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Style has Russell Indices. Low Vol (MSCI USA Min Vol Index), Momentum (MSCI USA Momentum Index), Quality (MSCI USA Quality Index). The Style Boxes here help understand what areas of the market were positive and what lagged behind during the year. Source: Morningstar as of 11/30/2021.

The VIX is a real time market index representing the market’s expectation for volatility over the coming 30 days. Chart as of 12.29.21

Our biggest takeaway from the year was the tepid reversal back towards a service-oriented economy, which we expect to continue into 2022. We see valuations are relatively high, but we saw a strong Q4 corporate earnings season to justify those numbers – while wage growth is up and unemployment numbers are trending down, we will continue watching earnings closely.

One tool we use to gauge the temperature and direction of the market is the value dispersion chart of the SP500. It is a great reminder of the importance of active management in portfolios, as the spread between highest- and lowest-performers of the S&P 500 has spiked recently and the industries that have escaped the pandemic’s wrath have become big winners. This is also something we have been talking about for many months now and we see no reason to expect that trend to stop.

Source: Computed, FactSet, Standard & Poor’s J.P. Morgan Asset Management
Guide to the Markets – US Data are as of November 30, 2021.

On the Fixed Income side of the world, we should start with the current Fed Dot Chart – which shows where Members project the fed funds target rate to be in the future.

The Federal Reserve’s “Dot Plot” signals its outlook for the path of interest rates

Clearly a rising interest rate environment puts pressure on bond prices, which means that to find greater return in the fixed income world, you are looking at notes that are riskier. Having said that, fixed income investors are not new to this world or concept, as we have been facing a rising-rate world for quite some time. The Fed’s dot plot and Fed Fund Futures have both homed in on two to three rates hikes in 2022 and the Fed’s latest Summary of Economic Projections pointed to a long-run policy rate of 2.5%, holding steady from September 2021’s report.  Equities appear comfortable with that call as markets rallied post December 15th’s press conference. The major issue to avoid is taking on undue risk for inappropriate returns – many investors look at fixed income positions to provide stability and protection around their equity portfolios and taking on undue runs counterproductive to that end. We will be watching broader trends in the space as we look to balance asset preservation with growth.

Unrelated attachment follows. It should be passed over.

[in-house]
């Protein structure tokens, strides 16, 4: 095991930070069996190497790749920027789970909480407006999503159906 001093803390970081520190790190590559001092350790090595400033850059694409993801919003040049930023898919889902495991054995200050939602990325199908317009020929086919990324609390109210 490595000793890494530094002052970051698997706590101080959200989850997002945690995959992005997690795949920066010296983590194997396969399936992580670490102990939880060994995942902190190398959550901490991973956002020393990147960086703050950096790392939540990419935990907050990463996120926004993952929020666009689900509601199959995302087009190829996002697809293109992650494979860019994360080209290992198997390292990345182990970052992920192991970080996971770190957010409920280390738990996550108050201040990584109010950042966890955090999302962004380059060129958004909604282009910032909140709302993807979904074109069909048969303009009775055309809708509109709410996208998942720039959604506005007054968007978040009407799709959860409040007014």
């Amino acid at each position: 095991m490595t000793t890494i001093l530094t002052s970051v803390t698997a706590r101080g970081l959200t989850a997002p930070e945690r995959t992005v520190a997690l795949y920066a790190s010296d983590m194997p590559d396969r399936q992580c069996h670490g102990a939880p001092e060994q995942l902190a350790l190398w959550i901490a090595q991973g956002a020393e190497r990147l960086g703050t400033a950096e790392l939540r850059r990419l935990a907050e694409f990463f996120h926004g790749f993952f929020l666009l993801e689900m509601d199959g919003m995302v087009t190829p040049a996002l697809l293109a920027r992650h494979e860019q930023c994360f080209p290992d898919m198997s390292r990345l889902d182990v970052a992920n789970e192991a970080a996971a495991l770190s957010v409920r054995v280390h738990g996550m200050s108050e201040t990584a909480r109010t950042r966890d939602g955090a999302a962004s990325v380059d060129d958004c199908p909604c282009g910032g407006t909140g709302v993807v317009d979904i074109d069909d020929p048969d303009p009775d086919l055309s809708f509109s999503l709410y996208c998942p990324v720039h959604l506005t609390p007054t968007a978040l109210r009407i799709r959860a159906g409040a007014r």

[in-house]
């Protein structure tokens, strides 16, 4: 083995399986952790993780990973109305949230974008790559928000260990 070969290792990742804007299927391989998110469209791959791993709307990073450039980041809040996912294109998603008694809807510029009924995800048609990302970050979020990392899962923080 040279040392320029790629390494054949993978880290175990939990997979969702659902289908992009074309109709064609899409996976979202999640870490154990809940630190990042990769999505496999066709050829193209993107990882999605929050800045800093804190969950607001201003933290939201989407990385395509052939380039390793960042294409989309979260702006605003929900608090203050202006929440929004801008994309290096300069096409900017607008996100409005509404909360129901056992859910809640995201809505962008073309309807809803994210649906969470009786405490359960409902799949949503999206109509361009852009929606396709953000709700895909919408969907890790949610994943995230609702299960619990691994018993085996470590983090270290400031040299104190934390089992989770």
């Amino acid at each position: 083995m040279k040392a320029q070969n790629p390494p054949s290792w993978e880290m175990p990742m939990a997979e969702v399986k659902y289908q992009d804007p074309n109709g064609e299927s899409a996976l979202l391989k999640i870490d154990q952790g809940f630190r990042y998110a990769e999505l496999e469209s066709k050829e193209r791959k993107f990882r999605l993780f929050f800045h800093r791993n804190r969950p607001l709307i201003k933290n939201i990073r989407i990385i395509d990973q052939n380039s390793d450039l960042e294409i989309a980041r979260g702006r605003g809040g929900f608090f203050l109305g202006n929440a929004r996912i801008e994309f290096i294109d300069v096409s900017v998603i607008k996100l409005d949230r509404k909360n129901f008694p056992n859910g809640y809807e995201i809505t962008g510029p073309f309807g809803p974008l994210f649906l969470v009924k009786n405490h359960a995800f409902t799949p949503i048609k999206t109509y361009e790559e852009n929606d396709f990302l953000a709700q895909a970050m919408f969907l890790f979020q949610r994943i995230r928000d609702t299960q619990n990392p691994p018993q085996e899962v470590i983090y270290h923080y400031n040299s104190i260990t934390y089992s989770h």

What else are we looking at in 2022?

First, let’s go back to the global pandemic, and while the falling hospitalization and fatality rates for Omicron cases is (relatively) encouraging, there are still myriad COVID-related issues that could cause market turmoil or opportunities. We remain optimistic that economic-impacting policies will be adjusted if we continue to see lower hospitalization rates, particularly among the vaccinated population.

Second, Legislative & Fed Policy Changes are in the works for Q1 2022. The SECURE Act 2.0 Bill that seems to be getting reworked into the legislative calendar for 2022 will be relevant for many clients & we will have updates to come as that works its way through Congress after the New Year. And obviously Fed signals are scrutinized and have market-moving potential that we are watching closely.

Third, lest we forget, there is another federal Election coming up in November 2022 that has the potential to cause major policy and legislative changes – we are not in the business of political prognostication, but history would lead us to think the House tends to revert to the Party not in the White House in a mid-Term, and we expect a close outcome overall.

And finally, the typical global hotspots are always potential sources for turmoil – the Russians are massing in Ukraine, Iranian saber-rattling continues, non-state (real or titular) cyber threats seem not to be quelled by the Biden White House’s threats, and China, while dealing with their own massive internal issues, has no shortage of ways to stir instability.

Final Thoughts

Bumpier progress on the Pandemic than expected has slowed future growth projections slightly from earlier in 2021 but here are some reasons for our optimism.

  • We expect much less Federal Stimulus in 2022 compared to 2020 and 2021 but stimulus is still working its way through the economy – private investment in the economy, not government spending, should do wonders for economic growth
  • A still-recovering economy signals potential room for continued growth but that may taper as we get back to pre-pandemic levels of economic output
  • Wages should continue to grow & the demand for labor will also increase

This new year is poised to be a positive year in the markets, but when looking out beyond the next 12 months, there are obvious headwinds in the US equity markets that may emerge. We will continue to create investment solutions for our clients that meet and exceed their goals and objectives, adjusting when necessary if need should arise.  We are thankful for the trust our clients place in us and for the information we use that is shared with us through our professional network of experts and we will continue to issue our updates and commentary in the months ahead!

Have a safe and healthy start to the new year.

  • US
    Advisory Group